America has plenty to go around

Elton Wong

I was looking through the Des Moines Register the other day when I came upon an ad that was mildly disconcerting. It was sponsored by some organization called the American Immigration Control Foundation, and it featured the question “Is Mass Immigration Sinking America?”

Behind the one-inch type was a picture of the statue of liberty half submerged in New York Harbor.

I briefly wondered whether this graphic was intended to illustrate the “sinking” phenomenon alluded to in the headline or to cover up the decidedly pro-immigration poem inscribed at the base of the statue. Deciding that the meaning was ambiguous, I turned my attention to the rest of the ad.

The next feature that stood out was a graph in the lower right-hand corner which had the mini headline “It’s A Fact!” written over it in big block letters, like a caption from an informercial for the George Foreman Grill.

This graph displayed the United States population from 1970 to the projected count in 2050.

On the bottom, there was a thin sliver of white, which indicated the population of Americans and their descendants, without immigrants. On top of this was a fat, black space that indicated the people who have and will be added to the country.

“Jesus!” I thought. “It looks like those immigrant folk are going to completely drown out the few remaining real Americans!”

Then I took a closer look; it turns out that the y-axis of the graph starts at 200 million people, which effectively omits from the display 90 percent of the “native” American population.

You have to admit, though, that it made the immigration part of the display look a lot more threatening, being all big and black in comparison.

I turned my attention to the text of the ad. It was the basic anti-immigrant stuff, about how they’re overcrowding our schools and clogging our traffic. It claimed that the U.S. government admits one million legal immigrants a year.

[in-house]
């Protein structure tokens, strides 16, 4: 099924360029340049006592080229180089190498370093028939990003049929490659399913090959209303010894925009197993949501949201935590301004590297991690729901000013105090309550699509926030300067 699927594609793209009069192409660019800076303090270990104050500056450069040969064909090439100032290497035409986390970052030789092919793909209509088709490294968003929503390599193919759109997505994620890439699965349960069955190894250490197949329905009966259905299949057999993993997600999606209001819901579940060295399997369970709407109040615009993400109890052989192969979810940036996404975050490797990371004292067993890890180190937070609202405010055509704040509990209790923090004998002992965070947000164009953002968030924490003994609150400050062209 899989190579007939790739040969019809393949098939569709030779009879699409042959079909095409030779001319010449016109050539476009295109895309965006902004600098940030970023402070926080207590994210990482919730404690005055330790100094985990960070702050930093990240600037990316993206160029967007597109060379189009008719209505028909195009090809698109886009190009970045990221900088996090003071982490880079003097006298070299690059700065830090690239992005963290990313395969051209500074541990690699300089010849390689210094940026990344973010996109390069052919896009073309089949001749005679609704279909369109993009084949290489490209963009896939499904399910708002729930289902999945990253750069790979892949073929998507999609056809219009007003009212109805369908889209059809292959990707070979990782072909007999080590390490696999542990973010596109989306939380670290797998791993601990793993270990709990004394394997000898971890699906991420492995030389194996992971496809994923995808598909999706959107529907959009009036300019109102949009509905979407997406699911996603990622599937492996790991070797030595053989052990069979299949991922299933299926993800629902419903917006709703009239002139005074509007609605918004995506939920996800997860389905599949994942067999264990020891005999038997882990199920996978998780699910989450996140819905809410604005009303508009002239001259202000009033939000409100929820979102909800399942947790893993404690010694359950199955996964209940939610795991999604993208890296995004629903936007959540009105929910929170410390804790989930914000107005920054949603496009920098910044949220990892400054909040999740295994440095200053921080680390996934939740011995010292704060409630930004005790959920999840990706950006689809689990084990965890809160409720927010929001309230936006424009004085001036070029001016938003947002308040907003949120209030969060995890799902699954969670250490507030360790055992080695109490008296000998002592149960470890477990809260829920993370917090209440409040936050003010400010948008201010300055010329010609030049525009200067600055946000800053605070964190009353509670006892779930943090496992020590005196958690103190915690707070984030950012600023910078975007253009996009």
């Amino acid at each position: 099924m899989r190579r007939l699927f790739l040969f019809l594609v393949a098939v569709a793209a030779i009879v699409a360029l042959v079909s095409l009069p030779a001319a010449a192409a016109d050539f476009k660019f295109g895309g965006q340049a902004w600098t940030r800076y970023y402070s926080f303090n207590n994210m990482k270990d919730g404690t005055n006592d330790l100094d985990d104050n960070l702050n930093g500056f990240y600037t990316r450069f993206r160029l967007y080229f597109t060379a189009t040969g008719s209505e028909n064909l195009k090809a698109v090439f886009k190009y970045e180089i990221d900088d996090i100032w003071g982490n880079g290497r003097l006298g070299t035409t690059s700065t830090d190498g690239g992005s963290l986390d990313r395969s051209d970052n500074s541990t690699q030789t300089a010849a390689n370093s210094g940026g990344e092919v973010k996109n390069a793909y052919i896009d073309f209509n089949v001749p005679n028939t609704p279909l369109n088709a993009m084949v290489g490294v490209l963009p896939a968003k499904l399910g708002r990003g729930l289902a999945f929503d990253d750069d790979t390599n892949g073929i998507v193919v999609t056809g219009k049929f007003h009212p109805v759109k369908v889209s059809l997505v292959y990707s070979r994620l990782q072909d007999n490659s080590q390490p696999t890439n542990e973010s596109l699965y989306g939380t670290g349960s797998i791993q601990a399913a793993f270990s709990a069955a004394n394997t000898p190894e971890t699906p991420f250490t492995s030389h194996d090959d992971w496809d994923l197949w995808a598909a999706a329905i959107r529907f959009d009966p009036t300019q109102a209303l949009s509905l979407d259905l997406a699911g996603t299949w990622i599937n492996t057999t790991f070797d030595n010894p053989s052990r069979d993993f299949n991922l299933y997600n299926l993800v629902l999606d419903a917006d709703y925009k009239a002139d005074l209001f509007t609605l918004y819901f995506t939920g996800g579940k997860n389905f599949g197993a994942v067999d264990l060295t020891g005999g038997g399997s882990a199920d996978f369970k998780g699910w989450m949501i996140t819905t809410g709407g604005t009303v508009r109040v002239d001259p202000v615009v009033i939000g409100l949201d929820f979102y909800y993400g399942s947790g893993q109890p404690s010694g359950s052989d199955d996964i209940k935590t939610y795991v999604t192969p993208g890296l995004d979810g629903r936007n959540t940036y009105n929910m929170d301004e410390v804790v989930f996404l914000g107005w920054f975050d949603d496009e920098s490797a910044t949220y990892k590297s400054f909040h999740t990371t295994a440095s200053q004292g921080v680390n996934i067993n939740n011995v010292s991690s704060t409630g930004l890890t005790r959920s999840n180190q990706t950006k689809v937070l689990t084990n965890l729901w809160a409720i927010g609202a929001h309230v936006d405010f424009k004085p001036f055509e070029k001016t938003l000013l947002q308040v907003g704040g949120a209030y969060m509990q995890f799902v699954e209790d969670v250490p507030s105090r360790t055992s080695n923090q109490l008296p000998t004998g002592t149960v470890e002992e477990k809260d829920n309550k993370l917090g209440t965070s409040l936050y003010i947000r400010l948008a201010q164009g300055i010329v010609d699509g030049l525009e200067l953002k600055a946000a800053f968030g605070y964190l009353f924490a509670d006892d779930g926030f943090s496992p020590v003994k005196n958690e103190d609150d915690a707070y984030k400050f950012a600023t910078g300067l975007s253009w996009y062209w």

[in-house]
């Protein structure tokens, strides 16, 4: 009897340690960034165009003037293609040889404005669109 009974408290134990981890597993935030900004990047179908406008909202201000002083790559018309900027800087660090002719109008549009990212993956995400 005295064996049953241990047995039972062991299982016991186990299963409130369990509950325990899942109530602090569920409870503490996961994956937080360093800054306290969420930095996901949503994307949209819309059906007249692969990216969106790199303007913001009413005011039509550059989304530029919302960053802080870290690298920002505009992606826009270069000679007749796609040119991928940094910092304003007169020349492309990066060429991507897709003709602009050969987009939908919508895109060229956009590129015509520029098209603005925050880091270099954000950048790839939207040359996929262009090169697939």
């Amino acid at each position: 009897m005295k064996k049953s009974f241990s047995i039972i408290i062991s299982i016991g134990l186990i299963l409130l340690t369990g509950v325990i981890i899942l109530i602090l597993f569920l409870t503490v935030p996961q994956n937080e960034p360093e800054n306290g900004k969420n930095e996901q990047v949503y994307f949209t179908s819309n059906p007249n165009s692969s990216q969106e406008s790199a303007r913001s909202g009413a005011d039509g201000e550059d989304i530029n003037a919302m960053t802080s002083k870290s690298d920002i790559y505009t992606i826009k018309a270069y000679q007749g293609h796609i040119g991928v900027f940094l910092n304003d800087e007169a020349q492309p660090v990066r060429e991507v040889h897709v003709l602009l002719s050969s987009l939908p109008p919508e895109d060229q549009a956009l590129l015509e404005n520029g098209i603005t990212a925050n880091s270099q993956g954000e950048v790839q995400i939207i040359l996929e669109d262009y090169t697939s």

On Wednesday last week, an organization called The Center for Immigration Studies published a study that found that immigrant levels of entrepreneurship have for the first time fallen below the entrepreneur rate of “native” Americans.

Although immigrants from certain areas/nations (Korea, the Middle East and India) are more likely to start their own businesses than the “natives.” Immigrants, taken as a whole, are not on par. Also, it turns out that there are one million immigrants coming to America per year only if you count illegal as well as legal immigrants.

This study was the subject of much talk among immigration groups. One such group is the Cato Institute, a conservative think tank that is pro-immigration.

The leader of the Cato Institute, Stephen Moore, cautioned against drawing premature conclusions from the study by the Center for Immigration Studies.

“The point we’ve made is that many immigrant businesses in the country are extremely successful,” Moore said in an interview given to the Wall Street Journal.

He pointed to one of his own studies conducted in 1997, which noted that 10 companies with at least one immigrant founder (including Intel, Sun Microsystems and others) had collective revenues of $27.9 billion for that year.

A related study released last week noted that whites constitute only 49 percent of the fast-growth Silicon Valley counties of San Mateo and Santa Clara.

“The high-tech sector of our economy would be radically diminished if we didn’t have the immigrant talent that we do,” Moore said.

All this economic discussion is interesting, but I think that it does not get at the base of why immigration is important for America. The ad in the Des Moines Register, with an us-vs.-them presentation, also misses the point. The point is this: there is no “us,” and there is no “them.”

As conservative commentator Dinesh D’Souza has pointed out, America is the only nation in the history of the world that is defined by immigration.

For instance, a guy from Canada could move to India and live there his whole life.

He could eat Indian food, learn Hindi and absorb the cultural customs.

In spite of all of this, the Canadian could never become an Indian. It would simply not happen.

In the United States, however, anyone can become an American.

That is one of the most unique and valuable things about this country.

The American experience itself is essentially one of immigration and forging a new identity in a new place. We ought to keep this in mind.

However, the Register ad, despite its generally misleading, ignorant and xenophobic nature, should not keep us from seeing the potential problems that could result from bad immigration policy.

There is some truth to the claim, I think, that immigrant groups can tend to isolate themselves to the detriment of the state as a whole. Unity ought to be our goal, not in the sense of homogeneity of thought, but in the sense that all Americans ought to be dedicated to basic values of political and intellectual freedom. There must be dialog and communication.

I think D’Souza was right when he said that America is unusual in that it allows its citizens to “write the script to their own lives.”

It doesn’t make sense to excessively limit this opportunity. There is plenty to go around.

Elton Wong is a junior in biology and philosophy from Ames.